ORE Catapult, a research and development body backed by the UK government, today (23 June) announced its partnership with major offshore energy players to create a floating offshore wind centre of excellence (FOWCoE).
The project partners will focus on:
- technological development;
- supply chain and operations;
- project development and consent;
- and delivering net-zero.
They aim to reduce the cost of energy from floating wind, accelerate the build-out of floating wind farms, create opportunities for the UK supply chain and push for innovation in the manufacturing, installation and operations and maintenance sectors.
EDP Renewables, ESB, Mainstream Renewable Power, ScottishPower Renewables, SSE Renewables, and Offshore Wind Power Ltd (OWPL) — a joint venture between the Green Investment Group and RIDG —complete the group.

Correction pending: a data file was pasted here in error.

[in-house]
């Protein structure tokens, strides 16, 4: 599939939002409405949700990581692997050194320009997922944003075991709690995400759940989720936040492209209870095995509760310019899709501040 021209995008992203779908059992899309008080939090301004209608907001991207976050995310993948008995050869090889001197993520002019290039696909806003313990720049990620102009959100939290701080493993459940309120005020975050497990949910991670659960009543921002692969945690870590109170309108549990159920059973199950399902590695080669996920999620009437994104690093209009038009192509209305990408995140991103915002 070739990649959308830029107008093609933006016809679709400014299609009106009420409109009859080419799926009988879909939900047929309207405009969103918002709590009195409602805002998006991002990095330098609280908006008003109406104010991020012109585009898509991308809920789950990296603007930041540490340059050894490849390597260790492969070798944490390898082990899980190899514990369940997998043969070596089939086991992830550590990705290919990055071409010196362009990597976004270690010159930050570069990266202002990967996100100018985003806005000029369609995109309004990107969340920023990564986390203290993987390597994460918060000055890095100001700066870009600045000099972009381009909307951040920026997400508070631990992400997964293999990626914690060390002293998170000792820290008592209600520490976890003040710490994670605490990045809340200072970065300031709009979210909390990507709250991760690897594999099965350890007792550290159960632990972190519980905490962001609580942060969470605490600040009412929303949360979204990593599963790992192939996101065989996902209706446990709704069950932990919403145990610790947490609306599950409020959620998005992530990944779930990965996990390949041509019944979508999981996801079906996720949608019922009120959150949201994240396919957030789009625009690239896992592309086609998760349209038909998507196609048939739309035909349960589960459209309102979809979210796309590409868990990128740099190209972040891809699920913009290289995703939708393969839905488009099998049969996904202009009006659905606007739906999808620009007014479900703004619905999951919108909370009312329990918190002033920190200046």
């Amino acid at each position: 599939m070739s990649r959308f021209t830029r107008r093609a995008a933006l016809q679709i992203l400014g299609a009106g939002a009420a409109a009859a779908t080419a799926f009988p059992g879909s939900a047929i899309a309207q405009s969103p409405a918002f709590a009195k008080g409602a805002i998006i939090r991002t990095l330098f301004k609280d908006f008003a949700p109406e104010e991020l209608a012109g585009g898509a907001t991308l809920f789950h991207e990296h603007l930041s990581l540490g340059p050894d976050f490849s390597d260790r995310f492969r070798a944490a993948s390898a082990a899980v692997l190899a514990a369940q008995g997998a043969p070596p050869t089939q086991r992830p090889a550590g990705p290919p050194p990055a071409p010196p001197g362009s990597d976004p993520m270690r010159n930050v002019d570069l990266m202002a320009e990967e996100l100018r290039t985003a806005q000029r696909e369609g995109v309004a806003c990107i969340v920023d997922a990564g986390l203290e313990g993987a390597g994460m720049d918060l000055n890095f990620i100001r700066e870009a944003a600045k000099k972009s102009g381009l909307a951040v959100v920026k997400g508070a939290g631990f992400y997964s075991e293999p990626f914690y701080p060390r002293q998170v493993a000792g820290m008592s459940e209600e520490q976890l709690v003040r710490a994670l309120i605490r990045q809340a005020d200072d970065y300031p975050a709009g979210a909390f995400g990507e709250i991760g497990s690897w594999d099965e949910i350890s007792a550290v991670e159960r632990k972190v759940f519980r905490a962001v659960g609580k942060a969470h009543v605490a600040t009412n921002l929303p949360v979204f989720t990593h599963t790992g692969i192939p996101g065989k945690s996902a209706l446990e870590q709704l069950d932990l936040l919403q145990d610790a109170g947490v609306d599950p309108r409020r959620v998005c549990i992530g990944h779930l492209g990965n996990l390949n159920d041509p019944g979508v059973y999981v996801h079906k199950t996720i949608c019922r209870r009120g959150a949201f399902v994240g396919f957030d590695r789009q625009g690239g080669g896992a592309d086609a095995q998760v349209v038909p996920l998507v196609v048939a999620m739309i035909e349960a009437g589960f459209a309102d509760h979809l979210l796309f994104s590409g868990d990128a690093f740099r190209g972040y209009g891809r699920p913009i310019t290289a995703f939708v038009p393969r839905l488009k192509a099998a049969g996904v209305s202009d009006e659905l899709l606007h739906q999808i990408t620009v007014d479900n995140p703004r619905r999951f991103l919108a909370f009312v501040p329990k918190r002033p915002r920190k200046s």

While there are a handful of demonstration projects around Europe, large-scale floating wind projects remain unviable. To counter the obstacles facing floating wind, such as a lack of government subsidies and a dedicated supply chain — with 60 types of floaters currently in existence — the new centre will help establish the next-generation of floating wind technologies, according to ORE Catapult.
The centre will initially focus on the development and consenting process, project and technology certification, classification and application of standards, developing a cost reduction pathway to commercial competitiveness and defining the energy systems benefits of floating offshore wind.
Cameron Smith, Mainstream Renewables Power's head of offshore, will co-chair the centre's executive governance board alongside ORE Catapult’s performance director Chris Hill.
“Floating wind can be a catalyst for a robust global economic recovery as we exit the Covid-19 pandemic," Smith said.
Hill added that the new centre would “closely align” its projects and initiatives with regional governments, industry bodies and offshore wind business clusters around the UK.